At age 26, he began his first military campaign against the Austrians and the Italian monarchs aligned with the Habsburgs—winning virtually every battle, conquering the Italian Peninsula in a year while establishing "sister republics" with local support, and becoming a war hero in France.
In 1798, he led a military expedition to Egypt that served as a springboard to political power.
France then forced the defeated nations of the Fourth Coalition to sign the Treaties of Tilsit in July 1807, bringing an uneasy peace to the continent.
Tilsit signified the high-water mark of the French Empire.
Intractable differences with the British meant that the French were facing a Third Coalition by 1805.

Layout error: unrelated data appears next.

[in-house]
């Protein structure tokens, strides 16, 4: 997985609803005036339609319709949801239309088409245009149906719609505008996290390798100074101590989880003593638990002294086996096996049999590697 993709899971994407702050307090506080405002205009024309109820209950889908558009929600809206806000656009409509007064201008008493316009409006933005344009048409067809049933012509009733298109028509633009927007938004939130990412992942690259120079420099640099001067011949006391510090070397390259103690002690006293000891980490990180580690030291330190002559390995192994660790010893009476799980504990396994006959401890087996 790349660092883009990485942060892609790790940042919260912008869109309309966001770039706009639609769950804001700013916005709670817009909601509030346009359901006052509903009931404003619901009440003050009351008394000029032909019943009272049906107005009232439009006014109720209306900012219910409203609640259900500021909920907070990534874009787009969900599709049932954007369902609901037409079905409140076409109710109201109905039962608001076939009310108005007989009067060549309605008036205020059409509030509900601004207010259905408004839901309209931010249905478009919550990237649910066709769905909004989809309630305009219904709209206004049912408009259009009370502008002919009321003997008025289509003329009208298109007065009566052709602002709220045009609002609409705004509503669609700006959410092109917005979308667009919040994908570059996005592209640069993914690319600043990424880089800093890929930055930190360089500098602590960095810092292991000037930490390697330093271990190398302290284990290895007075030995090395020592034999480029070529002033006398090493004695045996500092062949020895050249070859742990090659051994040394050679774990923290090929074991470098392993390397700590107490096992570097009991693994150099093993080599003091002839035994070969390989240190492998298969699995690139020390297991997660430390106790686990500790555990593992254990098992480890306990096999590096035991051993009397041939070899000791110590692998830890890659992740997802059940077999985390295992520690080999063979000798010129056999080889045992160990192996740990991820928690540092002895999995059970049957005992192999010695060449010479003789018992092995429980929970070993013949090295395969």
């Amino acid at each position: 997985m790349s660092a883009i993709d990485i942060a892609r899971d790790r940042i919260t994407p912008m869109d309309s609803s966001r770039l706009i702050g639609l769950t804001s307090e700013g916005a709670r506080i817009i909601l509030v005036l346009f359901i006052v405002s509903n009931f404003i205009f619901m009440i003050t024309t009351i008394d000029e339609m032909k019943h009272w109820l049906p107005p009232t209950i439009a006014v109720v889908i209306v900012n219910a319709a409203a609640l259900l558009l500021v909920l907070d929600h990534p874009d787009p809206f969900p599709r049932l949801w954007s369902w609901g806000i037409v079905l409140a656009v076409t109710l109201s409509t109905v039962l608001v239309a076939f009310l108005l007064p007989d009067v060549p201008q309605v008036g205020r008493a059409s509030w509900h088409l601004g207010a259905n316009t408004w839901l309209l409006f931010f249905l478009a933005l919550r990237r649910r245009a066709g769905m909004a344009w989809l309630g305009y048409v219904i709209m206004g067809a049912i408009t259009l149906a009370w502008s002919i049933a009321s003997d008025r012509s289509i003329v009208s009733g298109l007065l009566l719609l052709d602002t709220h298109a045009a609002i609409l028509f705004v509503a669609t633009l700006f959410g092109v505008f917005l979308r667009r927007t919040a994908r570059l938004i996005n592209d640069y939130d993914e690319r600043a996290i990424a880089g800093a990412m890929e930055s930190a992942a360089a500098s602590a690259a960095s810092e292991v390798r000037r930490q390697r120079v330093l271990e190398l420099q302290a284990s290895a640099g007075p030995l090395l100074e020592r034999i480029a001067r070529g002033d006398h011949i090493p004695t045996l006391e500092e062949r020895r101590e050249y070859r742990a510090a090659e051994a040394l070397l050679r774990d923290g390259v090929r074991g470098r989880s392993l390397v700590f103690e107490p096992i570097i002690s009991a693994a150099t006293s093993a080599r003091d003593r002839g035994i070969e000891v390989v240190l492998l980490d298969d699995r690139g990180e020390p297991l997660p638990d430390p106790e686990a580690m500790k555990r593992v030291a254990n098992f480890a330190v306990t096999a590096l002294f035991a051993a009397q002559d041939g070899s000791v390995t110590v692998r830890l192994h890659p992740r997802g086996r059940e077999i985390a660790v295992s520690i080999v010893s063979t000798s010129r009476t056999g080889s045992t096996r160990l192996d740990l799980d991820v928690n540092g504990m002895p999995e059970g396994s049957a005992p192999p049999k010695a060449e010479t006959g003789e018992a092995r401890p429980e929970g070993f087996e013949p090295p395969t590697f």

Napoleon shattered this coalition with decisive victories in the Ulm Campaign and a historic triumph over the Russian Empire and Austrian Empire at the Battle of Austerlitz which led to the dissolution of the Holy Roman Empire.
The Spanish and the Portuguese revolted with British support.
The Peninsular War lasted six years, featured extensive guerrilla warfare, and ended in victory for the Allies against Napoleon.
In 1809, the Austrians and the British challenged the French again during the War of the Fifth Coalition, but Napoleon solidified his grip over Europe after triumphing at the Battle of Wagram in July.
Napoleon then invaded the Iberian Peninsula, hoping to extend the Continental System and choke off British trade with the European mainland, and declared his brother Joseph Bonaparte the King of Spain in 1808.